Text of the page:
Michael Snaer’s Late-Game Heroics Save Florida State Once AgainPosted by Jimmy Kelley on February 6th, 2013
Jimmy Kelley is an ACC correspondent for Rush the Court. Follow him on Twitter @DevilsinDurham
Florida State has had a rough go of it this season. A shocking loss on opening night was followed by struggles during non-conference play with the ACC yet to show the Seminoles any mercy either. But if there is one shining light for FSU in the darkness that has enveloped it’s season, it has been the late-game heroics of Michael Snaer. The senior guard struck again on Tuesday night with a buzzer-beating layup that pushed FSU past Georgia Tech and gave Snaer his third game-winning shot in the last five games.
Before the season started Snaer was a favorite by many to win the ACC’s Player of the Year award but his inconsistent play hurt his resume early on and no-shows against Miami and Duke in the last few games haven’t helped it recover. But if there is one piece of his game that can be argued for it is his flair for the dramatic. Dating back to his game-winning three in Cameron last year, Snaer has been one of the most clutch players in college basketball and his three deciding hoops this season make him responsible for more wins than five Division I teams.Sure, his latest may not be his greatest. But how many players hit even one game winner in their careers, let alone three in five games. Leonard Hamilton has one of the biggest luxuries in college basketball because he knows that when the cards on the table and someone has to make a play, he doesn’t even have to think about who should take the shot. He knows it’s Snaer and so does everyone else in the building. But just like LeBron James on a breakaway or Calvin Johnson in the red zone, there is nothing you can do to stop Michael Snaer from taking — or making — a game-deciding shot.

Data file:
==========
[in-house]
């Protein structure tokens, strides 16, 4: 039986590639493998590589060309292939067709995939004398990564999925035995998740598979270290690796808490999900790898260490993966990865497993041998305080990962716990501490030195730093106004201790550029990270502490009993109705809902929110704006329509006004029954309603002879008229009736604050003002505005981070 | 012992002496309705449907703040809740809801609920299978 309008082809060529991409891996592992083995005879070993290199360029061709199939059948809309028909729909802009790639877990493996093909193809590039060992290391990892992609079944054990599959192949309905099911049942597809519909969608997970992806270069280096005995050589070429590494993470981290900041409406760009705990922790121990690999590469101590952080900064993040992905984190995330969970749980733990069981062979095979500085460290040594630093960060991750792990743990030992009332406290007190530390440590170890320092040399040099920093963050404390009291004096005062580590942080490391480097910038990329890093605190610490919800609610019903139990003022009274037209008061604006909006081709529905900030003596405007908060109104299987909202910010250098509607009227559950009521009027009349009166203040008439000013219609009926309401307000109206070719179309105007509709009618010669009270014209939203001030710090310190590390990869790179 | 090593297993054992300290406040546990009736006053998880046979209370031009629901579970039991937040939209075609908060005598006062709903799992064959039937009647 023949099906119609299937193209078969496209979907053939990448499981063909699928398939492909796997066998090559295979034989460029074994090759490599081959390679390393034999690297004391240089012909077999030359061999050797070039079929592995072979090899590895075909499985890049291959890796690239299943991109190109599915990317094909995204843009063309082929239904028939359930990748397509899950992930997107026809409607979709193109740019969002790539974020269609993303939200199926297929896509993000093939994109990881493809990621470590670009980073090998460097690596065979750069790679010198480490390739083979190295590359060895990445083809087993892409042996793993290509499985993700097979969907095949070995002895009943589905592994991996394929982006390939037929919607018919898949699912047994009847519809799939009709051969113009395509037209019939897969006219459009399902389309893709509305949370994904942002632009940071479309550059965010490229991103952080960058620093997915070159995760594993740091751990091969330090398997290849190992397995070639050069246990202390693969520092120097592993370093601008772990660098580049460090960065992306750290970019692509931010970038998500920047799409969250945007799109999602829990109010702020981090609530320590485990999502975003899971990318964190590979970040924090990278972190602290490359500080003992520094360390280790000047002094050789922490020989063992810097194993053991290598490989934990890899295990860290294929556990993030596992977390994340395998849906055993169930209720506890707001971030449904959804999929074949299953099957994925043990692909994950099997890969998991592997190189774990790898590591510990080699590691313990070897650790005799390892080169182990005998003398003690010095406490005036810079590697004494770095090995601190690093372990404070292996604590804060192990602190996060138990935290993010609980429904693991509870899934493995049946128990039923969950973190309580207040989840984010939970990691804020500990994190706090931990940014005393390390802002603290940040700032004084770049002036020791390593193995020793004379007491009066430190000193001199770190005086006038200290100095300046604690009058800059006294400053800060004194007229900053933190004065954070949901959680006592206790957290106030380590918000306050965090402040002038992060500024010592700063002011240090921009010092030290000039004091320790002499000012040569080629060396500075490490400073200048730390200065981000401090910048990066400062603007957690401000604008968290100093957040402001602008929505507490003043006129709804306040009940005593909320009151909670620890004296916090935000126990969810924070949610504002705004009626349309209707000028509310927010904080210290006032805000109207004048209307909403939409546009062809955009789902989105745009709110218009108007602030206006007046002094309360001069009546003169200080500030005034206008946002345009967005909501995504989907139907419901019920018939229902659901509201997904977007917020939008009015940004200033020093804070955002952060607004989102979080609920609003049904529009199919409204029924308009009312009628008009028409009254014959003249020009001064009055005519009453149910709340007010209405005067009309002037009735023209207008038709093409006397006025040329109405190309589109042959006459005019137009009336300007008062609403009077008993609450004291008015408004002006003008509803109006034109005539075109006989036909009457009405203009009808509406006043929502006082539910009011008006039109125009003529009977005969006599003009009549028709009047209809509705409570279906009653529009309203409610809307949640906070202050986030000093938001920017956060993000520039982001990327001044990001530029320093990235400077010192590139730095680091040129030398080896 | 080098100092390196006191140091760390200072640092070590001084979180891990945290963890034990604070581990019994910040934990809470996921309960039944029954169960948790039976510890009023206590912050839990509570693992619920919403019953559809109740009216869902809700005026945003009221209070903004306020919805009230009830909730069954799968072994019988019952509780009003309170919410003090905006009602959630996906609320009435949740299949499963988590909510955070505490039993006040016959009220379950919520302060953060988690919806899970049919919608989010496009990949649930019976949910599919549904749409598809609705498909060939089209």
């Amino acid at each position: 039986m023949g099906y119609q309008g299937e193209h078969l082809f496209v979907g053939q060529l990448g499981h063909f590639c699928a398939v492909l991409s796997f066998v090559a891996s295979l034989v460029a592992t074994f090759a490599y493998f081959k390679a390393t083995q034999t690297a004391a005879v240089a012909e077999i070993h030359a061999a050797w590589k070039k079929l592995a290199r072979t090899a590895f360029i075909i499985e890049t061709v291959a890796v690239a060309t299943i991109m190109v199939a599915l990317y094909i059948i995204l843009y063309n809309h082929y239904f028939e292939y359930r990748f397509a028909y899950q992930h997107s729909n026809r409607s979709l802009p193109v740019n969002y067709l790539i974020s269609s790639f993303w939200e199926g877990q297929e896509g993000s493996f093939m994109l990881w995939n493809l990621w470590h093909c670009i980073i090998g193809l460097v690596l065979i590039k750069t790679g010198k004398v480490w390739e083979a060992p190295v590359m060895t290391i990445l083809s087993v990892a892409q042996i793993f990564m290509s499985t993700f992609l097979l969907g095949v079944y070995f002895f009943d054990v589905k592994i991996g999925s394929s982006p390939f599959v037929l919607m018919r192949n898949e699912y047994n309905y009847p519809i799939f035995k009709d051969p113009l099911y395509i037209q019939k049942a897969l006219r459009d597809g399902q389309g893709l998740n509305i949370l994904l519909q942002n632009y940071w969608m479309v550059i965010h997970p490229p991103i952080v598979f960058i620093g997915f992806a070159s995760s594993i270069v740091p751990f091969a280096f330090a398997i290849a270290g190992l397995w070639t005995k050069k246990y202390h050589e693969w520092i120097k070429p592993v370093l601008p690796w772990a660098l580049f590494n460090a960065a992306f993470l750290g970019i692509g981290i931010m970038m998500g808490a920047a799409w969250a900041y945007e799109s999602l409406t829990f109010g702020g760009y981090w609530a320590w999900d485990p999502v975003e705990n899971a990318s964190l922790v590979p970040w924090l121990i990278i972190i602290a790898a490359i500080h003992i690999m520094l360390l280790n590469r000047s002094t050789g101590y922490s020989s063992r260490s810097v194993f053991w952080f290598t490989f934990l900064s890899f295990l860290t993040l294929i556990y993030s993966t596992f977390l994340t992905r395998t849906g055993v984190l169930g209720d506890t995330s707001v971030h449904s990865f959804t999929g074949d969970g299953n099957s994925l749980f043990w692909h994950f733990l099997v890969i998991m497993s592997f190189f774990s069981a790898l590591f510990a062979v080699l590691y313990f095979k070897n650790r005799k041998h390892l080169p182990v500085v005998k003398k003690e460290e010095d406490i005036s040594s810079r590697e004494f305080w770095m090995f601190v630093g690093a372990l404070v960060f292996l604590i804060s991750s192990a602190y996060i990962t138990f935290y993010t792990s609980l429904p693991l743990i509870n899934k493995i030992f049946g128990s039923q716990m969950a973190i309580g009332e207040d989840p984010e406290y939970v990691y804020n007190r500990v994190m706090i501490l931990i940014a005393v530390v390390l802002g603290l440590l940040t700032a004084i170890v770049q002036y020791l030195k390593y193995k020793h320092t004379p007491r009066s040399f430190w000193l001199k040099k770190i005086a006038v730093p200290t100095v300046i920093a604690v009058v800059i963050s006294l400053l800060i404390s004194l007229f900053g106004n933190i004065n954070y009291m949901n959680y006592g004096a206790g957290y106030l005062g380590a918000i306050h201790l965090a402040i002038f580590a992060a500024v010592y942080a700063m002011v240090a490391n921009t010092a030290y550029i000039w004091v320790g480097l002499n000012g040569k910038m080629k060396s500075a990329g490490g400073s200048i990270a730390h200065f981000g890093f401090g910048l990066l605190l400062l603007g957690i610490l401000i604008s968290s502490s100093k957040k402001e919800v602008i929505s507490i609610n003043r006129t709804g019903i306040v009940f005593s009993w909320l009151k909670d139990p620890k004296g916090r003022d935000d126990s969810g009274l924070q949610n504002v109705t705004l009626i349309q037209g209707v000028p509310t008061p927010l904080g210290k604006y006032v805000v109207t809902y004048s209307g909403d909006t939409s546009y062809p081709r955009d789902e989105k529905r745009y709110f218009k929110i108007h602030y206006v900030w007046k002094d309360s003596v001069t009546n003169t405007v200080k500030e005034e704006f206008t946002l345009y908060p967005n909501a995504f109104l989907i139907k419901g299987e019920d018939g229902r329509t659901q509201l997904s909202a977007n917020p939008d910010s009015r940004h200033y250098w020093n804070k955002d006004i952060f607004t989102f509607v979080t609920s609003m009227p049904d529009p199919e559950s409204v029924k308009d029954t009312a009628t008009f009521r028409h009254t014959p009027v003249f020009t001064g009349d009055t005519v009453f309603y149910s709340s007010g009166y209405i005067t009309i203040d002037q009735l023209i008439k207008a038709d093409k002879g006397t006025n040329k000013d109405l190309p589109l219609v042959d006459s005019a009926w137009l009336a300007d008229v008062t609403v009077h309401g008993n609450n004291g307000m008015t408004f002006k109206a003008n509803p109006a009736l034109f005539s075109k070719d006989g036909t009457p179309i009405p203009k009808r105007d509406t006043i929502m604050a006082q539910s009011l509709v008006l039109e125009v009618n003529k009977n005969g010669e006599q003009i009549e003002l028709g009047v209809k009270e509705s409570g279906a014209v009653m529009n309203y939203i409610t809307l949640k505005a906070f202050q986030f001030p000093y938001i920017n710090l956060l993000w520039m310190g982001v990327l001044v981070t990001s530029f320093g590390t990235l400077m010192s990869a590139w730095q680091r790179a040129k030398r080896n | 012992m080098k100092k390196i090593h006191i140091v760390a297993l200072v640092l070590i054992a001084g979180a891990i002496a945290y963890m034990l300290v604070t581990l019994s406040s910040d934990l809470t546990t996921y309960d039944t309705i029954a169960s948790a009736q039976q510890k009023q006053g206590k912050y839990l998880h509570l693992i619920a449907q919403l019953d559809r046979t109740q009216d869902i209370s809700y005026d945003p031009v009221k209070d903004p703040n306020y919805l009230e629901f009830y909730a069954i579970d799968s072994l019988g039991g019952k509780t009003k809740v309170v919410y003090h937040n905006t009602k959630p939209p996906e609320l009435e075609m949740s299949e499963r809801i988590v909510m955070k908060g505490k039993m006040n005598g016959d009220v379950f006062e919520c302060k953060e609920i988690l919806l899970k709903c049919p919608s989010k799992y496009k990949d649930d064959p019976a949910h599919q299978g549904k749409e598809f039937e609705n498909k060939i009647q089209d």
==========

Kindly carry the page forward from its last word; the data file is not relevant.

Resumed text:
Perhaps the most telling thing about each of his buzzer beaters this season is the reaction of the commentators to each one. In the first one, a banked three against Clemson, the announcers don’t even sound surprised. Even as the ball is banking in they remain silent, letting the shock of not being shocked sink in. The second one, a wide-open three against Maryland, the excitement in the commentator’s voice likely stems more from the fact that Snaer, of all people, would be open in a situation like that. And finally, on Tuesday against Georgia Tech, the crew — the same one from the Clemson game — merely say “It’s not a three, but it’s a game-winning shot again.”
There may not be much for Seminoles fans to cling to this year, but one thing they can hold onto is that when the cards are on the table and someone has to make a play, Michael Snaer is going to get it done.